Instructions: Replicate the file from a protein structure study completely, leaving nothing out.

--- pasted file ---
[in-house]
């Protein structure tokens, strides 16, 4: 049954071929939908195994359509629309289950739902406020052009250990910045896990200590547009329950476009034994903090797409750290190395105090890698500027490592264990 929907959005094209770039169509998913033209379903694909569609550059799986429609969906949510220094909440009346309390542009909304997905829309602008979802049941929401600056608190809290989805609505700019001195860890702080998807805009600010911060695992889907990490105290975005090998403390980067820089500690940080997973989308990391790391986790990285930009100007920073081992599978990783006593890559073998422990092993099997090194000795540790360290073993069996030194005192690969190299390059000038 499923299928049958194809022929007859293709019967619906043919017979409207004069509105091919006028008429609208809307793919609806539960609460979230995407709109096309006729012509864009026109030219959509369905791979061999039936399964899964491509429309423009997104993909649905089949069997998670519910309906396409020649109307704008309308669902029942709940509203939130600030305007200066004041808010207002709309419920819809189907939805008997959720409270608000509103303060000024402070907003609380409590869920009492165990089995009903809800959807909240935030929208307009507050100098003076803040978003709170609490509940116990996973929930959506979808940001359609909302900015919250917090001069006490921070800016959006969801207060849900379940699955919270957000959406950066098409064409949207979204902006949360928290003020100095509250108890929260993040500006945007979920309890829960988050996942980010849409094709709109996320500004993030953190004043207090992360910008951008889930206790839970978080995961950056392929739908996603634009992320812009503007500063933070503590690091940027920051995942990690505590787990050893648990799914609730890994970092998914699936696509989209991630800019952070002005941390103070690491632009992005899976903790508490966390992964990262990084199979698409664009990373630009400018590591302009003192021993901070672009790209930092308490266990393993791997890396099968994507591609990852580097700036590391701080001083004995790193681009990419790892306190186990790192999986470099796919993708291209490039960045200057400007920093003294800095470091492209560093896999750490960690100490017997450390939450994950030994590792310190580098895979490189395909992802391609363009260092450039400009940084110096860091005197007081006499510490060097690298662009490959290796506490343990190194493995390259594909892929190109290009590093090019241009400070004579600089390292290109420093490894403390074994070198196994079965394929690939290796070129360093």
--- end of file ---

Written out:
[in-house]
């Protein structure tokens, strides 16, 4: 049954071929939908195994359509629309289950739902406020052009250990910045896990200590547009329950476009034994903090797409750290190395105090890698500027490592264990 929907959005094209770039169509998913033209379903694909569609550059799986429609969906949510220094909440009346309390542009909304997905829309602008979802049941929401600056608190809290989805609505700019001195860890702080998807805009600010911060695992889907990490105290975005090998403390980067820089500690940080997973989308990391790391986790990285930009100007920073081992599978990783006593890559073998422990092993099997090194000795540790360290073993069996030194005192690969190299390059000038 499923299928049958194809022929007859293709019967619906043919017979409207004069509105091919006028008429609208809307793919609806539960609460979230995407709109096309006729012509864009026109030219959509369905791979061999039936399964899964491509429309423009997104993909649905089949069997998670519910309906396409020649109307704008309308669902029942709940509203939130600030305007200066004041808010207002709309419920819809189907939805008997959720409270608000509103303060000024402070907003609380409590869920009492165990089995009903809800959807909240935030929208307009507050100098003076803040978003709170609490509940116990996973929930959506979808940001359609909302900015919250917090001069006490921070800016959006969801207060849900379940699955919270957000959406950066098409064409949207979204902006949360928290003020100095509250108890929260993040500006945007979920309890829960988050996942980010849409094709709109996320500004993030953190004043207090992360910008951008889930206790839970978080995961950056392929739908996603634009992320812009503007500063933070503590690091940027920051995942990690505590787990050893648990799914609730890994970092998914699936696509989209991630800019952070002005941390103070690491632009992005899976903790508490966390992964990262990084199979698409664009990373630009400018590591302009003192021993901070672009790209930092308490266990393993791997890396099968994507591609990852580097700036590391701080001083004995790193681009990419790892306190186990790192999986470099796919993708291209490039960045200057400007920093003294800095470091492209560093896999750490960690100490017997450390939450994950030994590792310190580098895979490189395909992802391609363009260092450039400009940084110096860091005197007081006499510490060097690298662009490959290796506490343990190194493995390259594909892929190109290009590093090019241009400070004579600089390292290109420093490894403390074994070198196994079965394929690939290796070129360093």